Think of it this way, you provided services to a patient and enter the services into the computer.  Then you create a claim for the primary insurance.  When you receive payment and you need to create a claim for the secondary why would you charge anything different than you did for the primary.  Your charges should be the same, just let the insurance carriers process them the way they need to.

Michele


Michele
Title: Re: secondary Ins.
Post by: Bev on February 04, 2009, 10:26:04 PM
Will the secondary accept a "non-par" denial from the primary insurance, ex.  We are non-par with the primary, but we are par with the 2ndry.  Sorry if I missed your answer the first time, but I did not see it.  Thank you!!
Title: Re: secondary Ins.
Post by: Michele on February 05, 2009, 07:14:21 AM
Yes they will.  If you par with the secondary you just need to attach the eob from the non par company that is prime and they will process.

Michele
Title: Re: secondary Ins.
Post by: Pay_My_Claims on February 05, 2009, 07:54:21 AM
And not doing the adjustments are not "illegal" you are posting what they paid, letting them know whats due (lines 28 29 30 of hcfa 1500) and attaching the EOB. The EOB keeps you honest. You can't say they only paid 10 when they paid 150. Not doing the adjustments first does not mean I am charging the secondary something different, I am billing the secondary whats left over after the primary paid. Its the insurance companys job to look at the claim the eob and determine by their contract what they can pay, and they can pay up to the max of their allowable. What do you do when one payor doesn't allow for a procedure but the secondary does. Medicare doesn't allow for a power seat, but BCBS does. Medicare denies, and it can drop it to patient responsibility, I place Medicare responsibility as 0, but drop the entire balance to the secondary (if it was no secondary, I can then drop to the patient only because medicare stated it was patient responsibility, otherwise i would have to adjust off).  What I can not do is drop the balance after the insurance pays to the client if I am a par provider, and they don't have a secondary. In those cases, I adjust off the non-allowed and drop only the copays/ded/non covered items to the patient.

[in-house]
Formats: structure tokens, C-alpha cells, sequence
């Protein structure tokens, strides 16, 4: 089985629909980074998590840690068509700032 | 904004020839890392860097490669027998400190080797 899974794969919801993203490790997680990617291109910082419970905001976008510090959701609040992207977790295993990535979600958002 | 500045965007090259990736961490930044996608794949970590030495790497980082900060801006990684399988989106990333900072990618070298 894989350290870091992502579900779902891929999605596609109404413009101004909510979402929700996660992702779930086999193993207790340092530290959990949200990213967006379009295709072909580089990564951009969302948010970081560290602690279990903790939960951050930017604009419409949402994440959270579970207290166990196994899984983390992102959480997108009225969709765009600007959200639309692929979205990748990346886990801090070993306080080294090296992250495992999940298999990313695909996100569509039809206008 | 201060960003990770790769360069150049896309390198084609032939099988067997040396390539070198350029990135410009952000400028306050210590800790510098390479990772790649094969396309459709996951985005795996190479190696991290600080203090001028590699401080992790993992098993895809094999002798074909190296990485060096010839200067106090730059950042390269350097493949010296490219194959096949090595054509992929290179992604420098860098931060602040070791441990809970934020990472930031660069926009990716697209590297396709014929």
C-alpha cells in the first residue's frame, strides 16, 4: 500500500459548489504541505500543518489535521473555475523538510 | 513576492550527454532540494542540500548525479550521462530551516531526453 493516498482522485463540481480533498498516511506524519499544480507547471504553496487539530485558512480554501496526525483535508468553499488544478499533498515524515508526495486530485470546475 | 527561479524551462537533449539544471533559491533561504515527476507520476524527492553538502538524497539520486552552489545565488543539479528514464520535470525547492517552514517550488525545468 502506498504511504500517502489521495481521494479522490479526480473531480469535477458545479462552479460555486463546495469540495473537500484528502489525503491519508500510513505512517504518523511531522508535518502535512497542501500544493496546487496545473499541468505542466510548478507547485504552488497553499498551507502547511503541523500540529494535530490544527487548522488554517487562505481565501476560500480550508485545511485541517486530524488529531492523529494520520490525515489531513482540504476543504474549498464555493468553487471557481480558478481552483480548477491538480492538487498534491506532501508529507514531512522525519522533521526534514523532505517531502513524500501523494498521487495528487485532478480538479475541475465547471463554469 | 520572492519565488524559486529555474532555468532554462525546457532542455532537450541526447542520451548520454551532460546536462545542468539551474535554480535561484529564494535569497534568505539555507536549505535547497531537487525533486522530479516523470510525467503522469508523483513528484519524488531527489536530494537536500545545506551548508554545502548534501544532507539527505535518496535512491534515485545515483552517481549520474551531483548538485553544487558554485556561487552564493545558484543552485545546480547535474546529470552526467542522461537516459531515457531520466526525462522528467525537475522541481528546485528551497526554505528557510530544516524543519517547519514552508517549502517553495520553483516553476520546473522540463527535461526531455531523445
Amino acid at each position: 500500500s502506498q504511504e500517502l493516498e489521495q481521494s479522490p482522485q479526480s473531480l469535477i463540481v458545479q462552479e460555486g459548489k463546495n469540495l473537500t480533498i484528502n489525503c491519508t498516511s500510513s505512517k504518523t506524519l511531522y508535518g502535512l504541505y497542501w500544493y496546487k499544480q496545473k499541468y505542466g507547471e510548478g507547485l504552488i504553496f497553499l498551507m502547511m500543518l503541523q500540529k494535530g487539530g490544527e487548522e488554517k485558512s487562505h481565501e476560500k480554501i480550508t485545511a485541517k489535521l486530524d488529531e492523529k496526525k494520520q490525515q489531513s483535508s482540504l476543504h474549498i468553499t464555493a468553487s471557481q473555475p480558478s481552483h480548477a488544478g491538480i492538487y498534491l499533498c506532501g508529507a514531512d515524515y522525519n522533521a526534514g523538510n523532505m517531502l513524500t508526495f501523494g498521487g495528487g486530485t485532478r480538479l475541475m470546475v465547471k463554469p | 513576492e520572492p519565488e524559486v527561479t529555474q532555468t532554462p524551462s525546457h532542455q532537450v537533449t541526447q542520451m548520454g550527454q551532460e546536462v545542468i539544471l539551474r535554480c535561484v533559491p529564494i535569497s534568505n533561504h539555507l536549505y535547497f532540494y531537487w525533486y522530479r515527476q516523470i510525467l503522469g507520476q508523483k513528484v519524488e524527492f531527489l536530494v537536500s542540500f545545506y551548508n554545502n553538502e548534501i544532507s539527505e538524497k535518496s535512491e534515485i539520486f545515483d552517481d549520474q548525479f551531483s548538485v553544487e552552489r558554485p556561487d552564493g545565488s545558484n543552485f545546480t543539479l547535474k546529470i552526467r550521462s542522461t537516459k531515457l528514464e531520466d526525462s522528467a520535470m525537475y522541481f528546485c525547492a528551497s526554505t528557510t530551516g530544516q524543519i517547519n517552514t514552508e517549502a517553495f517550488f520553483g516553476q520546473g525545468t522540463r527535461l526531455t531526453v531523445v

*Try 1 claim and see what happens.*
Title: Re: secondary Ins.
Post by: Michele on February 05, 2009, 12:31:48 PM
I do post the adjustments on my system, but my claim prints out with the original charges and I don't mess with the paid and amount due collumns.  I actually had many provider reps tell me leave them alone, they will take the info from the eob.  They prefer it that way.

Michele
Title: Re: secondary Ins.